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Corals

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Throughout the world coral reefs are dying. Locally, reefs are damaged by pollution, nutrients and sedimentation from poor land-use, fishing and mining practices. Globally, increased greenhouse gases are warming and acidifying oceans, making corals more susceptible to stress, bleaching and newly emerging diseases, causing a widespread reef crisis. Reefs nurture more than a quarter of all marine life, protect our homes and cities from storms, and maintain livelihoods by adding more than 300 billion dollars annually to our global economy.

The Center for Species Survival’s (CSS) Reef Recovery Initiative is pioneering low-cost, high-impact reproductive technology to offset the effects of climate change on reefs, mainly through the creation of frozen repositories for reef species around the world. To date, scientists have placed sperm or stem cells from 16 species of coral from around the world into frozen repositories.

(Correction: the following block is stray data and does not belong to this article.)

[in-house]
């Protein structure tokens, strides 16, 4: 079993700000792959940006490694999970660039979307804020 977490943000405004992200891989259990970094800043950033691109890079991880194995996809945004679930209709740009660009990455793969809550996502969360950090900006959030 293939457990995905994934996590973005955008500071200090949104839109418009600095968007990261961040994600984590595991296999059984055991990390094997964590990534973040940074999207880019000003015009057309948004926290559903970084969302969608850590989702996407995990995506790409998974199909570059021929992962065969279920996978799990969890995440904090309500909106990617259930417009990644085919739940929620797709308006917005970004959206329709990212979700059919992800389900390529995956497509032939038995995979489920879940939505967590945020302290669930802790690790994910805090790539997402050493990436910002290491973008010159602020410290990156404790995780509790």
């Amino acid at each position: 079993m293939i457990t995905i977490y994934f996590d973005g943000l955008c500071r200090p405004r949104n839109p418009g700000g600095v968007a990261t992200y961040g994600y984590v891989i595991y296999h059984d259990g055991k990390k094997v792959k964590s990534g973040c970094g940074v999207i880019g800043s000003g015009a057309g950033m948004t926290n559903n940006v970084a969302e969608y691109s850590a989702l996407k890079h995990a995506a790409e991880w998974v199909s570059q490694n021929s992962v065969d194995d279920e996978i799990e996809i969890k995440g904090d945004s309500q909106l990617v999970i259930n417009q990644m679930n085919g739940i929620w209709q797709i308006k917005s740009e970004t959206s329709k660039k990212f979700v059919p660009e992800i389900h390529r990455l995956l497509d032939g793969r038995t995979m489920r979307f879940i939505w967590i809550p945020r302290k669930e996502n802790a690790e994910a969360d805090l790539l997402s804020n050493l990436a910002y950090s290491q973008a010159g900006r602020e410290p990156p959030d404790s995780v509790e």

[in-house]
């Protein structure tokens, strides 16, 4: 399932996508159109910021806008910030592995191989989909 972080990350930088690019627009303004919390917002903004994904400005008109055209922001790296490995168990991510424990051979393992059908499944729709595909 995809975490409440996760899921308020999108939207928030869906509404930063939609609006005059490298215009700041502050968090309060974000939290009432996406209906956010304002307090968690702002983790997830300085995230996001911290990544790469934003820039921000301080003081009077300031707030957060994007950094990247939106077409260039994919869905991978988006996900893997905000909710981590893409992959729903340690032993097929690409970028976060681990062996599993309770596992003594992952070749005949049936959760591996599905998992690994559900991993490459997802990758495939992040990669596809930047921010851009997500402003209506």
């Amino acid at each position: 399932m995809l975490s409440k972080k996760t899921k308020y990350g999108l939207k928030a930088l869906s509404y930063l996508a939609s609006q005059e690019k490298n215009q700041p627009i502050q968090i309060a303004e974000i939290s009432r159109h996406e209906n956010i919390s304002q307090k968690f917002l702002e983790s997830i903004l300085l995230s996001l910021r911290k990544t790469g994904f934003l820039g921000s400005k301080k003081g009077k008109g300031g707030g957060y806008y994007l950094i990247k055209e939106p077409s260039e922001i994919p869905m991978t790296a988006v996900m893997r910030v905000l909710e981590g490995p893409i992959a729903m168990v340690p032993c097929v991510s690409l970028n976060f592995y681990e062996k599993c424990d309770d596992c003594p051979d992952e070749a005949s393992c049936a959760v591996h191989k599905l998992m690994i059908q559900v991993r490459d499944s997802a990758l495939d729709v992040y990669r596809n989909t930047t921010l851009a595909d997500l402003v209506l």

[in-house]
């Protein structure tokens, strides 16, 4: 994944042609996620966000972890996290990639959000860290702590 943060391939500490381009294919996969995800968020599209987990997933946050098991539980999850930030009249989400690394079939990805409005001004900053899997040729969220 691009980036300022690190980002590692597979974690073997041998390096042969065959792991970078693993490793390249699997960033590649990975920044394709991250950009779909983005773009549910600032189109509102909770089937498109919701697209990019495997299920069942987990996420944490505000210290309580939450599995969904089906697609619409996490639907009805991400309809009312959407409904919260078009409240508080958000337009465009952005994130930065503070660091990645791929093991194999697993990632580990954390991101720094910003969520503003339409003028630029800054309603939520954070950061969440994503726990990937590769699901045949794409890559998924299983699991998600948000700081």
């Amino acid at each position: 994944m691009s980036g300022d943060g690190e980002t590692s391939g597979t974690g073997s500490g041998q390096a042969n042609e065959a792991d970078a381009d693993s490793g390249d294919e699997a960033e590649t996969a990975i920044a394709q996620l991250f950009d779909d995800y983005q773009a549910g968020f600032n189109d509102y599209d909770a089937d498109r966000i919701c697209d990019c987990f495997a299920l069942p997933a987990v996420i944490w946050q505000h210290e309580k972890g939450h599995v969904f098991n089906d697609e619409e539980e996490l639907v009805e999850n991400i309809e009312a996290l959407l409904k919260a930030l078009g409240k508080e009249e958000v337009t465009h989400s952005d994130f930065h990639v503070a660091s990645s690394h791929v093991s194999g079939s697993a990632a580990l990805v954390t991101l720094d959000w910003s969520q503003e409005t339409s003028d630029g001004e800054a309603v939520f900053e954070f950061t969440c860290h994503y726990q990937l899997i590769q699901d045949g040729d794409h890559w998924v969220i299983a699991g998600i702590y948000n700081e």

CSS scientists were the first in the world to successfully cryopreserve coral and essentially invented the field of coral cryopreservation. Today, these frozen repositories contain 1 trillion frozen sperm and 3 billion frozen larval cells. Methods have been successful with all coral species tested, making these practices widely applicable for all coral and extremely practical to teach to professionals worldwide.

The bulk of the work is based at the Hawaii Institute of Marine Biology in Mary Hagedorn’s lab, but scientists have banked species across the world, including in Belize and Australia. The research has also expanded: we have successfully frozen the important algae that live within the coral that make up our reefs; we have pioneered a field-friendly method for freezing spermatogonial stem cells in fish; and we're exploring cryopreservation methods for other important reef species, starting with sea urchins.